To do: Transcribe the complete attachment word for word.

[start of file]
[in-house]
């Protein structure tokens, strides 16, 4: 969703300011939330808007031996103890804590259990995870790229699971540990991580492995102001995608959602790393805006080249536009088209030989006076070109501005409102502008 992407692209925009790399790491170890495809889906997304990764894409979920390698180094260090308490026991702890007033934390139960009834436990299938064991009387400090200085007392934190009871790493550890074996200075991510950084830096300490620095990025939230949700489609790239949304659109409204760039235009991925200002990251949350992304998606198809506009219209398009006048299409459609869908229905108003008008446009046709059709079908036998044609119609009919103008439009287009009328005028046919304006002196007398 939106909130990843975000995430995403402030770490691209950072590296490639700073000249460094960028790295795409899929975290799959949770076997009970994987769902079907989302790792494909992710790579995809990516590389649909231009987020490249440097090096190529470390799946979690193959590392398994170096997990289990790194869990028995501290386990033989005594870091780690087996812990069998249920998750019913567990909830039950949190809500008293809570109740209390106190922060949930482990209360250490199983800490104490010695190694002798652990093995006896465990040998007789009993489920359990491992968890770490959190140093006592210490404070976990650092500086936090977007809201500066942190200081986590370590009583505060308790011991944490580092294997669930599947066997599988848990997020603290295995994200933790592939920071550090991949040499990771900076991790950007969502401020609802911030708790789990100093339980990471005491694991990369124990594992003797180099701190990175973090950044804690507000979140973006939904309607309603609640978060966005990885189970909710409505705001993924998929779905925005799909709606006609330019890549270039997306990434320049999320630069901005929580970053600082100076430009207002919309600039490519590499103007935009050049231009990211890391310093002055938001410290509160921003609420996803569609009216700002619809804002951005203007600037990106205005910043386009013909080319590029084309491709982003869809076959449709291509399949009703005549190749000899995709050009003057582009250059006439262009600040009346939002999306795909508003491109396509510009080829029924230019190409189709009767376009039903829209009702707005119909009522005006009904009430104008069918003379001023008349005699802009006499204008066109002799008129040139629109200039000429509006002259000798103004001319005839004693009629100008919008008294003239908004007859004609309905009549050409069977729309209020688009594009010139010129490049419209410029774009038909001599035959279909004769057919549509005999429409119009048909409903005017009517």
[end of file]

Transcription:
[in-house]
């Protein structure tokens, strides 16, 4: 969703300011939330808007031996103890804590259990995870790229699971540990991580492995102001995608959602790393805006080249536009088209030989006076070109501005409102502008 992407692209925009790399790491170890495809889906997304990764894409979920390698180094260090308490026991702890007033934390139960009834436990299938064991009387400090200085007392934190009871790493550890074996200075991510950084830096300490620095990025939230949700489609790239949304659109409204760039235009991925200002990251949350992304998606198809506009219209398009006048299409459609869908229905108003008008446009046709059709079908036998044609119609009919103008439009287009009328005028046919304006002196007398 939106909130990843975000995430995403402030770490691209950072590296490639700073000249460094960028790295795409899929975290799959949770076997009970994987769902079907989302790792494909992710790579995809990516590389649909231009987020490249440097090096190529470390799946979690193959590392398994170096997990289990790194869990028995501290386990033989005594870091780690087996812990069998249920998750019913567990909830039950949190809500008293809570109740209390106190922060949930482990209360250490199983800490104490010695190694002798652990093995006896465990040998007789009993489920359990491992968890770490959190140093006592210490404070976990650092500086936090977007809201500066942190200081986590370590009583505060308790011991944490580092294997669930599947066997599988848990997020603290295995994200933790592939920071550090991949040499990771900076991790950007969502401020609802911030708790789990100093339980990471005491694991990369124990594992003797180099701190990175973090950044804690507000979140973006939904309607309603609640978060966005990885189970909710409505705001993924998929779905925005799909709606006609330019890549270039997306990434320049999320630069901005929580970053600082100076430009207002919309600039490519590499103007935009050049231009990211890391310093002055938001410290509160921003609420996803569609009216700002619809804002951005203007600037990106205005910043386009013909080319590029084309491709982003869809076959449709291509399949009703005549190749000899995709050009003057582009250059006439262009600040009346939002999306795909508003491109396509510009080829029924230019190409189709009767376009039903829209009702707005119909009522005006009904009430104008069918003379001023008349005699802009006499204008066109002799008129040139629109200039000429509006002259000798103004001319005839004693009629100008919008008294003239908004007859004609309905009549050409069977729309209020688009594009010139010129490049419209410029774009038909001599035959279909004769057919549509005999429409119009048909409903005017009517």